Nick Kyrgios: Genius Advertiser or Tennis Bad Boy?
Is all publicity good publicity?
Happy Monday! Hope you had a great weekend.
Heads up, I’ve recently started posting on LinkedIn.
If you could follow me on there, I would definitely appreciate it.
Here’s my profile: www.linkedin.com/in/andrewpetcash
Two interesting segments in today’s email, but first a word from our sponsor.
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This past weekend, Novak Djokovic won his 21st tennis Grand Slam Title.
But it was something else that caught my attention…
The so-called “bad boy” of tennis understands the power of attention and publicity.
And what’s interesting, is that about 50% of the tennis community says Kyrgios is bad for the game and the other 50% say he’s good for tennis.
There are some things he does that I feel are downright disrespectful — like spitting at a fan and constant cursing at the umpires.
But overall, he plays the game with swagger and knows how to earn free rent space in many of his opponents heads. I truly enjoy watching him play.
Viewership and attendance definitely increase when he has a match, mostly because he is so unpredictable.
He plays tennis like a basketball player, not a tennis player (some of you will understand what I mean).
Let me take it a layer deeper…
Nick Kyrgios Marketing
After earning runner-up at Wimbledon, Kyrgios immediately put on an Air Jordan hat despite that being a violation of the rules.
Will he get fined for that? Absolutely. Does he care? No.
Kyrgios has accumulated over $550,000 in fines during his tennis career.
Including most recently spitting toward a fan ($10,000) and for an “audible obscenity” ($4,000).
So-called “bad” behavior has cost him endorsement deals before.
The Australian clothing company, Bonds ended their partnership with him after lots of bad language in 2015.
5 years ago, he was suspended and fined for tanking at the Shanghai Rolex Masters, after this incident, Malaysian Airlines decided to distance itself from Kyrgios.
But all of this has also earned him millions in “free” media attention.
Wimbledon will certainly fine Kyrgios for wearing his hat during the closing ceremony.
But Air Jordan is beyond pleased with the added screen time and will not only pay the fine for him but also probably a bonus on top.
Nick Kyrgios Business Breakdown
Still just 27, Kyrgios has packed a lot into his tennis career so far.
In addition to all the on-court antics and off-court headlines, Kyrgios has managed to squeeze in some pretty good tennis along the way.
His current endorsements include:
Old El Paso
Beats by Dre
During the covid year with no fans, it was reported that Kyrgios earned more in 1 year from endorsements than his entire playing career.
Kyrgios has won six singles titles on the ATP Tour, as well as two doubles titles.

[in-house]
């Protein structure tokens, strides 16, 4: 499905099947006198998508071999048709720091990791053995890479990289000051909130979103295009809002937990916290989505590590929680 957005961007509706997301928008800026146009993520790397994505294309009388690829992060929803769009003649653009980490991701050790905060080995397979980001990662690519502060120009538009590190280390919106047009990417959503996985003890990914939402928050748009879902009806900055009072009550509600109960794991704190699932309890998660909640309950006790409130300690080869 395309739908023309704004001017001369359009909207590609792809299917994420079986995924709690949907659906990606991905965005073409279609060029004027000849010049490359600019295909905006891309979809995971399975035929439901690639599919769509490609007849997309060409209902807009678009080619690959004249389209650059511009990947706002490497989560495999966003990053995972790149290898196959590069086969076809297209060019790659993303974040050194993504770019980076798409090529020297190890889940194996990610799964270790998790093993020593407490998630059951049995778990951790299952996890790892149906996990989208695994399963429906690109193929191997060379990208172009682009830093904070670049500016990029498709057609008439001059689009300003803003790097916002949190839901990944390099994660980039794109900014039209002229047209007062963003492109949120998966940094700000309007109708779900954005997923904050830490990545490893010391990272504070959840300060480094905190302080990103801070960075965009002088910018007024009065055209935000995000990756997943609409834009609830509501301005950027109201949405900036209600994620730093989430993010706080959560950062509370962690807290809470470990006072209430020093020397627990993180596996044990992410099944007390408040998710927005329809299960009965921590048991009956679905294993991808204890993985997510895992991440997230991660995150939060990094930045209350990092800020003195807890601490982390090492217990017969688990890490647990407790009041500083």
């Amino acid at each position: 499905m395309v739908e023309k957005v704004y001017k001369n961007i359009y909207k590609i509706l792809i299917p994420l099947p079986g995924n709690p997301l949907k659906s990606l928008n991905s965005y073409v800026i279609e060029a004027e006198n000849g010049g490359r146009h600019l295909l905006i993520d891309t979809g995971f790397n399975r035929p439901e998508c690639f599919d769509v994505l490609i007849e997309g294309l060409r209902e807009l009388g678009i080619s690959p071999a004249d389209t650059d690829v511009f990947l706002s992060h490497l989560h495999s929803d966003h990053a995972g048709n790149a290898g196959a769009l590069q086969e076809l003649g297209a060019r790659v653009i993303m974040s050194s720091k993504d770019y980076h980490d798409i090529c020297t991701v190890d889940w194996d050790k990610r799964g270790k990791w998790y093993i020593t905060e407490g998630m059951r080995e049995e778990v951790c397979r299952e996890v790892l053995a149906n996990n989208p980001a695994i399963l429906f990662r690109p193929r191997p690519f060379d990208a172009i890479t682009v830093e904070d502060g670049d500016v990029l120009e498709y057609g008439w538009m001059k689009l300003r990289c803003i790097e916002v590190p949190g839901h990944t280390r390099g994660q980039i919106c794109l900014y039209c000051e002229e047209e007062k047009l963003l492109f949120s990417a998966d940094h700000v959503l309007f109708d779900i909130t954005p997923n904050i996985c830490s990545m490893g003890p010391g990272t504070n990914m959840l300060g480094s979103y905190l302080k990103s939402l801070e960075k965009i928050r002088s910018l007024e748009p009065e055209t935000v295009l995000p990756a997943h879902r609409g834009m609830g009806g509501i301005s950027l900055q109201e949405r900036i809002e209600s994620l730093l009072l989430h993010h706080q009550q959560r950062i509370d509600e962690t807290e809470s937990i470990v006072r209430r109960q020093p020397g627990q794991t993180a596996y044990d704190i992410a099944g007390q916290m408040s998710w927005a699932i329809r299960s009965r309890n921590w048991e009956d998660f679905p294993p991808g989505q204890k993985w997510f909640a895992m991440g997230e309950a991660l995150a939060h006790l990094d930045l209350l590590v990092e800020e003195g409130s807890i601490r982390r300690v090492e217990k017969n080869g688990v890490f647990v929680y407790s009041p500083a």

His combined career earnings are now over $11,000,000 thanks to the $1.2M runner-up prize at Wimbledon.
The Draymond Green of Tennis
I’m more of a basketball fan, so I think it’s fair to compare Nick Kyrgios to Draymond Green.
Both are polarizing but authentic in their ways and know how to earn media attention despite being slightly above-average players.
Instead of being lost in the shuffle, they are some of the most well-known athletes in their respective sports.
After a game 3 loss in this year’s NBA Finals, Draymond Green hopped on his own podcast to discuss the game.
It was polarizing, as a lot of fans viewed this as an irresponsible action.
However, it resulted in a ton of media coverage, which undoubtedly then turned into new listeners.
Several athletes (and their teams) are crafty at marketing and finding new ways to monetize their name, image, and likeness.
In 2022, attention is the name of the game.
Athletes and brands who know to earn it (especially via social media) will be ahead of their competitors.
Thanks for reading today.
Go crush it this week!
I included some interesting golf stats for anyone who is interested down below, otherwise we’ll talk on Wednesday.
By The Numbers: LIV vs. PGA Tour
$25 million: That’s the purse for each LIV Golf regular-season event, thanks to financing from the Saudi Arabian sovereign wealth fund, surpassing every tournament on the PGA Tour, including the leading $20 million purse at the Players Championship in March.
About $54 million: That’s how much the PGA Tour pledged to increase its purse across eight tournaments in 2023.
More than $100 million: That’s how much American stars Bryson DeChambeau, Dustin Johnson, and Phil Mickelson each reportedly received to join LIV Golf.
9: That’s how many golfers in the sport’s top 40 rankings — Johnson, Brooks Koepka, Abraham Ancer, Louis Oosthuizen, Paul Casey, DeChambeau, Kevin Na, Talor Gooch, and Patrick Reed — have joined LIV Golf.
92%: That’s how much the purse for golf’s four majors has increased over the last 10 years – though each major still pays out far less than an ordinary LIV Golf event (the U.S. Open is the most lucrative at $17.5 million).
2.78 million: That’s how many viewers CBS averaged during the final round of the RBC Canadian Open last month that overlapped with LIV Golf’s first event, marking a 22-year high for the tournament.